Microsoft recently detected a security exploit that could allow attackers to bypass a core security feature on computers running on macOS. Dubbed “Migraine”, the vulnerability can be used to sidestep Apple’s System Integrity Protection (SIP) on macOS — a feature that protects parts of the operating system related to system integrity by restricting access to certain files — and install malware on a victim’s computer. Microsoft warned Apple about the security flaw and the Cupertino company has patched the flaw with its latest security update.
According to details shared by Microsoft in a blog post, the “Migraine” security exploit relies on Migration Assistant, a tool provided by Apple to allow users to transfer files from one Mac to another or from a Windows PC to a Mac. The Migration Assistant app from Apple has unrestricted root access that allows it to perform its data transfer function, and security researchers at Microsoft leveraged the special ‘entitlement’ given to the tool, for the exploit.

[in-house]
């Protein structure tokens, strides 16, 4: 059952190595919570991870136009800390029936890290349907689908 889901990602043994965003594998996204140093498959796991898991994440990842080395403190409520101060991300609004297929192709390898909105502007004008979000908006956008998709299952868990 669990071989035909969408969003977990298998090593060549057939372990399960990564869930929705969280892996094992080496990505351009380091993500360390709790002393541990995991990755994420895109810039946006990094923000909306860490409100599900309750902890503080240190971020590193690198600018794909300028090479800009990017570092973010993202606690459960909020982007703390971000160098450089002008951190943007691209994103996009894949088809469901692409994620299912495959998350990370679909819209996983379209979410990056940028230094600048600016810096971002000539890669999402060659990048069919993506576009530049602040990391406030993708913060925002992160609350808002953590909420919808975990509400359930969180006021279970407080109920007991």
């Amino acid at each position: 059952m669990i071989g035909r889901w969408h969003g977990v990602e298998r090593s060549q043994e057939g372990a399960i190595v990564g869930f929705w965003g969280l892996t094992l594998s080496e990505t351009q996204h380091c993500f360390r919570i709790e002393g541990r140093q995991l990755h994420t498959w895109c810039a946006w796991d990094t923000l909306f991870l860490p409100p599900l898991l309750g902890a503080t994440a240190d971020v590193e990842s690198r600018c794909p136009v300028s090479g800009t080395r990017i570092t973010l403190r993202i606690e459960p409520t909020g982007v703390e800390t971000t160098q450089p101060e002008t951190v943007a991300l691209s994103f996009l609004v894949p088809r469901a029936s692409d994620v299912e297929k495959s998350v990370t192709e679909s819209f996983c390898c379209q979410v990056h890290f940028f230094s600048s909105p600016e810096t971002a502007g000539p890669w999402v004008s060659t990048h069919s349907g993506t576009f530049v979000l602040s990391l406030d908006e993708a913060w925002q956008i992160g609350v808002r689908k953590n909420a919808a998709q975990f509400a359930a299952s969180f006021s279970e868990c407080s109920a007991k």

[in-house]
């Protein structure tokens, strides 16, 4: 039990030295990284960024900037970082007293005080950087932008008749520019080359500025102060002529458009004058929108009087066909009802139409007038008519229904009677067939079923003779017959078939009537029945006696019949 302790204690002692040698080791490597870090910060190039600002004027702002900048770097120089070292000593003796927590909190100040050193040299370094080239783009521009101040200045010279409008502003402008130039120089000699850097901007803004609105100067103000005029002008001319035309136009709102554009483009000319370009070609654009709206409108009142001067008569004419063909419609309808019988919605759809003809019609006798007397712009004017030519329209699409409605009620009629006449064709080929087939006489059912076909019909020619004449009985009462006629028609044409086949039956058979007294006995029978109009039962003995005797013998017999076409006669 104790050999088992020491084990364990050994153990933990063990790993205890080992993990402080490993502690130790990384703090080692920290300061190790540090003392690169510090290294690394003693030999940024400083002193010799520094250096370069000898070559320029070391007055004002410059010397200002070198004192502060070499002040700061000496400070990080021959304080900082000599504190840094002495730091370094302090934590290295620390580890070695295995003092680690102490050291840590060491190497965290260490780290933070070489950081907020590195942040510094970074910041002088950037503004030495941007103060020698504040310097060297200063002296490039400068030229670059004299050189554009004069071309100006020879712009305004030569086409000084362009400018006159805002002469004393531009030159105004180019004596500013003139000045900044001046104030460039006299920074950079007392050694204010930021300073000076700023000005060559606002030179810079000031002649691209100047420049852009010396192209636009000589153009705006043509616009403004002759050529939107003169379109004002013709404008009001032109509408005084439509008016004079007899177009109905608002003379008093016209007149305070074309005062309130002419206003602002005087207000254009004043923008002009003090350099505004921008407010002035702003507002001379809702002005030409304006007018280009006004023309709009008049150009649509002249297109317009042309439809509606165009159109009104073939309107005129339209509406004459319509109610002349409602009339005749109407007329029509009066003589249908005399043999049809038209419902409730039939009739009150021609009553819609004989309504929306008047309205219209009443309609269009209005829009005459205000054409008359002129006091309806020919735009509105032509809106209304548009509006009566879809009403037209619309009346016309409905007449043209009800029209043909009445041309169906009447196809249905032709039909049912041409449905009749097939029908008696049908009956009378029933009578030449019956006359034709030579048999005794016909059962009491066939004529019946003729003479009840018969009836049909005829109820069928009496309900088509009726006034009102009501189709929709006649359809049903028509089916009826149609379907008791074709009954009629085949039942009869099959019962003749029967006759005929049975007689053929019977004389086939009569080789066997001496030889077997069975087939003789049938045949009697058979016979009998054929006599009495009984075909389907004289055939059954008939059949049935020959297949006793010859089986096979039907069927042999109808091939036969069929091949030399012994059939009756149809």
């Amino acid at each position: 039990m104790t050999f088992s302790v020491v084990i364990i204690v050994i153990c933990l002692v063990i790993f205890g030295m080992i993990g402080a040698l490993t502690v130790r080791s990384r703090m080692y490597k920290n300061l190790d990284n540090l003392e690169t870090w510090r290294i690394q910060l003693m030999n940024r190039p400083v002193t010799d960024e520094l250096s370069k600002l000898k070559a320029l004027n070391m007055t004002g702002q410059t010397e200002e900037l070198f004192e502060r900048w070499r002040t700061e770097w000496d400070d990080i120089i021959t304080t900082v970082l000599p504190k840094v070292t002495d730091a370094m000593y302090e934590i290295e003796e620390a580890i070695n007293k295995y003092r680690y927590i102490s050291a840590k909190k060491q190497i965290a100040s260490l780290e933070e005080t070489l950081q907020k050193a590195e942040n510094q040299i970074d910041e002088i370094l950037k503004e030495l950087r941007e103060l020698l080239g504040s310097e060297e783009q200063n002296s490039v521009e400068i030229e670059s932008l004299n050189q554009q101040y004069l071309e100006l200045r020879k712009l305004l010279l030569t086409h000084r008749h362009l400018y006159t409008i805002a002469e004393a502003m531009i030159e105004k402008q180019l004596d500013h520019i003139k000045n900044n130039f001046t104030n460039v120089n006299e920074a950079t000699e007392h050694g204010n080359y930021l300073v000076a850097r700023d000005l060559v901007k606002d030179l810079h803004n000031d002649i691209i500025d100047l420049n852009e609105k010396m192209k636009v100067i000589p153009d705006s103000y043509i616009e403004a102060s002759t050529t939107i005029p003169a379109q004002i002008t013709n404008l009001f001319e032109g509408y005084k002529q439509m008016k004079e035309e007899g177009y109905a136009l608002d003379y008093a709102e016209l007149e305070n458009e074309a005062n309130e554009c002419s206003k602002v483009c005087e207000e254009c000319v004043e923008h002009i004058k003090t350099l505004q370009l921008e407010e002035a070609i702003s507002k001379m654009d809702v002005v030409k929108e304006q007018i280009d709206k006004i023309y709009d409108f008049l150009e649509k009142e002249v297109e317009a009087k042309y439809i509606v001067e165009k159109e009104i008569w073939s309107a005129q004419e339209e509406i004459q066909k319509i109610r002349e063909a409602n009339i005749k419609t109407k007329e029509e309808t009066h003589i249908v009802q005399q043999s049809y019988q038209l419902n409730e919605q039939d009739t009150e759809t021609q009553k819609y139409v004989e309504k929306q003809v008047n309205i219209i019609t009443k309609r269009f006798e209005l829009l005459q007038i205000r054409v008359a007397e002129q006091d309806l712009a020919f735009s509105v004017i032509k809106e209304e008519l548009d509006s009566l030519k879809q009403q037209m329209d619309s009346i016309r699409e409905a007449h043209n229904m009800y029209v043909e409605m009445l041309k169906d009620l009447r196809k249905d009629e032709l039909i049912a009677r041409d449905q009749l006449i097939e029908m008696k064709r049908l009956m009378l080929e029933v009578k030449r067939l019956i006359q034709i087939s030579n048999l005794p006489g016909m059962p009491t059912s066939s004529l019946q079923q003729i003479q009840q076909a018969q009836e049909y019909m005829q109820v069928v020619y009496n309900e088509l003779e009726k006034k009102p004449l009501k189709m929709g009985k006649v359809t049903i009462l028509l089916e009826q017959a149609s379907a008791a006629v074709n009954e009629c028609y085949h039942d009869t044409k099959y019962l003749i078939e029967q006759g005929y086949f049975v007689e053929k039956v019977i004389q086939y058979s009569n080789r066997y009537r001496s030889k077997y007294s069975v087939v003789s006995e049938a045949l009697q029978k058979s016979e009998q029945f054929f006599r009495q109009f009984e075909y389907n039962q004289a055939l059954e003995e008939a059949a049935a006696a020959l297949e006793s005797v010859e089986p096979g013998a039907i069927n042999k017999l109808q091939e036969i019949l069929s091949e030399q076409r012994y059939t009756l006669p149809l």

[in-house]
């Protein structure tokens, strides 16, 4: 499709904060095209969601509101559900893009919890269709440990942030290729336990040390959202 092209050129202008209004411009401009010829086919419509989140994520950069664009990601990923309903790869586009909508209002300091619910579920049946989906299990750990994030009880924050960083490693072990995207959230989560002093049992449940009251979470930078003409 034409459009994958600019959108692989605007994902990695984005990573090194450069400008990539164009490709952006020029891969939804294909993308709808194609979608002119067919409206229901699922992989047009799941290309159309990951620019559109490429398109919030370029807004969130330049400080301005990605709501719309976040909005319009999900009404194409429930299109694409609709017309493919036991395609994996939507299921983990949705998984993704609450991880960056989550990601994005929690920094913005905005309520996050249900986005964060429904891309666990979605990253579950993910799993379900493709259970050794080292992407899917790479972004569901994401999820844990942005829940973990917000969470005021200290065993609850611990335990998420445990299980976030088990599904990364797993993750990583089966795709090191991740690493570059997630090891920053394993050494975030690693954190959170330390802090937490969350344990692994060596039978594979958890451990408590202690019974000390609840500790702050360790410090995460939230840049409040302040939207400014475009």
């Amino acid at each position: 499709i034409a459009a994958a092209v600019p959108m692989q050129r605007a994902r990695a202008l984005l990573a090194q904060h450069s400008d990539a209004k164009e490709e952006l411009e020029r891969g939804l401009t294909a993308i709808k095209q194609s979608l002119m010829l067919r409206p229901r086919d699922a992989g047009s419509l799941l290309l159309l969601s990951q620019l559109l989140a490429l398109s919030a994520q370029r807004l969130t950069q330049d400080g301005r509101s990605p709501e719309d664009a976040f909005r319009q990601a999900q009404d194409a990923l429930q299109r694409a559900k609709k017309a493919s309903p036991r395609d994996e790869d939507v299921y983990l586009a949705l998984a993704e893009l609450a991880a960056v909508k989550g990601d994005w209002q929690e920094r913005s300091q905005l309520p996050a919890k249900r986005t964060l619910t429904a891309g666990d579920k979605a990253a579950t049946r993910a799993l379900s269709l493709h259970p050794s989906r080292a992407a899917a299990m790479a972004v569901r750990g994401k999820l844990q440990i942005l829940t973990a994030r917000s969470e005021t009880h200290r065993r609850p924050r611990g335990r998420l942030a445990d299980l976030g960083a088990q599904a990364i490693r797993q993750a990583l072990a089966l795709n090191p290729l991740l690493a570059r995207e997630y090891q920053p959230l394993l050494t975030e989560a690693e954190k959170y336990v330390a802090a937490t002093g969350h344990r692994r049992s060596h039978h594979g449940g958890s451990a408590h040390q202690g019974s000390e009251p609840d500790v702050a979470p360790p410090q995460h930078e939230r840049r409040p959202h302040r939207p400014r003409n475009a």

After modifying the Migration Assistant to run without logging off a user, Microsoft was able to run the tool in debug mode to bypass a signature check. The company used a 1GB Time Machine backup with malicious software, using a script to cause Migration Assistant to import the backup and infect the host system. The entire process bypassed the System Integrity Protection feature that was first introduced on macOS in 2015.
It is worth noting that the Migration Assistant is typically available during user setup, which means that an attacker would need to have local access to a machine. Microsoft says that the arbitrary system bypasses like Migraine could create files that are protected by SIP, the same mechanism that it bypasses, making deletion very difficult. Attackers can also run arbitrary kernel code and tamper with the system to enable rootkits. Microsoft adds that these exploits can also be used to gain access to private data as well as computer accessories and devices.
Users who have updated their computers to macOS 13.4 after it was rolled out on May 18 should be safe from the exploit, which has been patched by Apple. Microsoft disclosed the security flaw to Apple, allowing the firm to roll out a fix for the issue. Meanwhile, the company has thanked Microsoft’s Jonathan Bar Or, Anurag Bohra, and Michael Pearse for identifying the exploit.